To spread the winter tire gospel, Tire Rack conducted acceleration, braking and turning tests on an ice rink in South Bend, Indiana.
For the test, two identical 2019 Toyota RAV4s were used. One was on its stock Firestone Destination all-season tires, while the other was riding on Bridgestone Blizzak DM-V2 winters.
Under acceleration, with the help of all-wheel-drive and traction control, there wasn't too much difference between the all-season and winter tires.
However, under braking is where the differences began. From roughly 14 mph, the Blizzak turned in a 5.5-foot shorter stopping distance than the Destination.
During the turning exercises, Tire Rack test drivers performed 90-degree turns at 9 mph.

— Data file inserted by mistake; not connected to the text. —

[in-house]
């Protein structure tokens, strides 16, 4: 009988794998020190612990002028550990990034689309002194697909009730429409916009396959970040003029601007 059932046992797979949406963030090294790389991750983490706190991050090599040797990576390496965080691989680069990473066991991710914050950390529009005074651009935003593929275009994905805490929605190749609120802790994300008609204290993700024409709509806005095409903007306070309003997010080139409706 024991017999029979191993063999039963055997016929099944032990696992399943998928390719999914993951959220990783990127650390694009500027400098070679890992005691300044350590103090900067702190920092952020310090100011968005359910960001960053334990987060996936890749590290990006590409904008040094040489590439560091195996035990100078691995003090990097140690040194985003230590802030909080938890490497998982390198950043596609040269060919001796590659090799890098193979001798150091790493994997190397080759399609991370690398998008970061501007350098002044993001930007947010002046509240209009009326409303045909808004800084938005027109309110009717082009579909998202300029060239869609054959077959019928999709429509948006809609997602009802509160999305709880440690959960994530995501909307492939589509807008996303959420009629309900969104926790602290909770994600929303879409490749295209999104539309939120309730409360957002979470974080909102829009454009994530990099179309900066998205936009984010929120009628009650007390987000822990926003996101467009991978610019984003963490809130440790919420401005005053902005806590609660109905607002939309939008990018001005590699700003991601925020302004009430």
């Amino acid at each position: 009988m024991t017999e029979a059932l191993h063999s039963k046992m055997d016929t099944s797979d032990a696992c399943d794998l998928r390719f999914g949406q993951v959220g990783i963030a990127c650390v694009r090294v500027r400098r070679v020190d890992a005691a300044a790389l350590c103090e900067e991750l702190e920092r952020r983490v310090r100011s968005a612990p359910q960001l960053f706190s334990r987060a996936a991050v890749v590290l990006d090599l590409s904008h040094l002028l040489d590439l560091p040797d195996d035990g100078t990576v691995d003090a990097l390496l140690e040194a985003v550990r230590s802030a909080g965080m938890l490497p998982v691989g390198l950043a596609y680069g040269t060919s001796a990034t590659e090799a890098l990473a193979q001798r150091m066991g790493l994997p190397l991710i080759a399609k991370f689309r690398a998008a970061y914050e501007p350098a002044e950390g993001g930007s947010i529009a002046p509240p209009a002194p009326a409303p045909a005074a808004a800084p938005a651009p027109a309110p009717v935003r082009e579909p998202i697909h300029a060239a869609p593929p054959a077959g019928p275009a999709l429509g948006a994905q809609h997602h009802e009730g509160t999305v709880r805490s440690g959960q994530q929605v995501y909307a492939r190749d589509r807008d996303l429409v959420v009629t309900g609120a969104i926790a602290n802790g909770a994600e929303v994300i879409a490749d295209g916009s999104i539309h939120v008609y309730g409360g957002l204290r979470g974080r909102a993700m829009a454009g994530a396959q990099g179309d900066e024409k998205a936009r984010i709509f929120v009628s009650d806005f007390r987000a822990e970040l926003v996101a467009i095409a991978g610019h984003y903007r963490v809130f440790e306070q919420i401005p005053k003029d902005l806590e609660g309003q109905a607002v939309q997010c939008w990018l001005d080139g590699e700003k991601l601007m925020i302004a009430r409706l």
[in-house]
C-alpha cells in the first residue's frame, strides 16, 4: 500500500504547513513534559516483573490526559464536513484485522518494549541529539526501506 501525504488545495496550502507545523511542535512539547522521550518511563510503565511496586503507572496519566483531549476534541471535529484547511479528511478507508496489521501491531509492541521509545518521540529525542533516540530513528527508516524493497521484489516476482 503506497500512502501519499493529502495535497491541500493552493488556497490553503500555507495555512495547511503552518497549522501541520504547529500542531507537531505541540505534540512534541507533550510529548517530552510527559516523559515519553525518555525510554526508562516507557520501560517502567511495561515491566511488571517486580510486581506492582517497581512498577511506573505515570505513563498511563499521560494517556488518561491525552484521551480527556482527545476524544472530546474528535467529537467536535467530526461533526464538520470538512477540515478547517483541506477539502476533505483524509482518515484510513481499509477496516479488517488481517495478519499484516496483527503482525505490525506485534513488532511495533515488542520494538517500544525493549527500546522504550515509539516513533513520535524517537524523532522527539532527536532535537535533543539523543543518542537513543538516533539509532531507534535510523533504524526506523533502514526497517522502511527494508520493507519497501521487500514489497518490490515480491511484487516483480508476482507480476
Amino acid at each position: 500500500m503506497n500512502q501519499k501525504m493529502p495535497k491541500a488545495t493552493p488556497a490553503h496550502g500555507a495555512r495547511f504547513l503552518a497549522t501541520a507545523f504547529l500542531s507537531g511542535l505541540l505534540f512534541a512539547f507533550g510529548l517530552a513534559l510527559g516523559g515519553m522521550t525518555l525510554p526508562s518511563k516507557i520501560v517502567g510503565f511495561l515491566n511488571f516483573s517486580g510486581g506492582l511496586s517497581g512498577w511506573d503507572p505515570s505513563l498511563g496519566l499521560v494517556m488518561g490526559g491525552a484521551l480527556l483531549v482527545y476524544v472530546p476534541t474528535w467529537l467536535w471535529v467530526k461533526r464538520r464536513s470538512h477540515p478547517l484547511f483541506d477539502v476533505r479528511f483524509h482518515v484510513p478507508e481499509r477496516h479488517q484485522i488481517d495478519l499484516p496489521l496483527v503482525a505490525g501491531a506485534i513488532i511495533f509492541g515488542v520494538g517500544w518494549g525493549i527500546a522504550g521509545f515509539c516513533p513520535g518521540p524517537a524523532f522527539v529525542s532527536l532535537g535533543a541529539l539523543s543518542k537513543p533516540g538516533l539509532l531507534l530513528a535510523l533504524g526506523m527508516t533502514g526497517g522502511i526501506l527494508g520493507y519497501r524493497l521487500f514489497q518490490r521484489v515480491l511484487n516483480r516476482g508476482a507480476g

At the slower speeds, both cars were able to complete the turns without much issue. The problem is that most people don't usually take turns at such slow speeds.
When speeds were bumped up to 12 mph, however, the winter tires quickly separated itself from the all-seasons.
The Toyota RAV4 on the all-season Firestones plows forward off the course, while the RAV4 with the Bridgestones simply grips and completes the turn.
Tire Rack's demonstrations put the benefits of winter tires front and center. Thanks to specifically developed compounds and tread design, winter tires help provide much more traction in slush, snow and on ice.
While all-season tires are serviceable in a wide range of driving conditions, they don't excel in any particular condition. Which is why nothing will perform better in cold and slick conditions than a winter tire.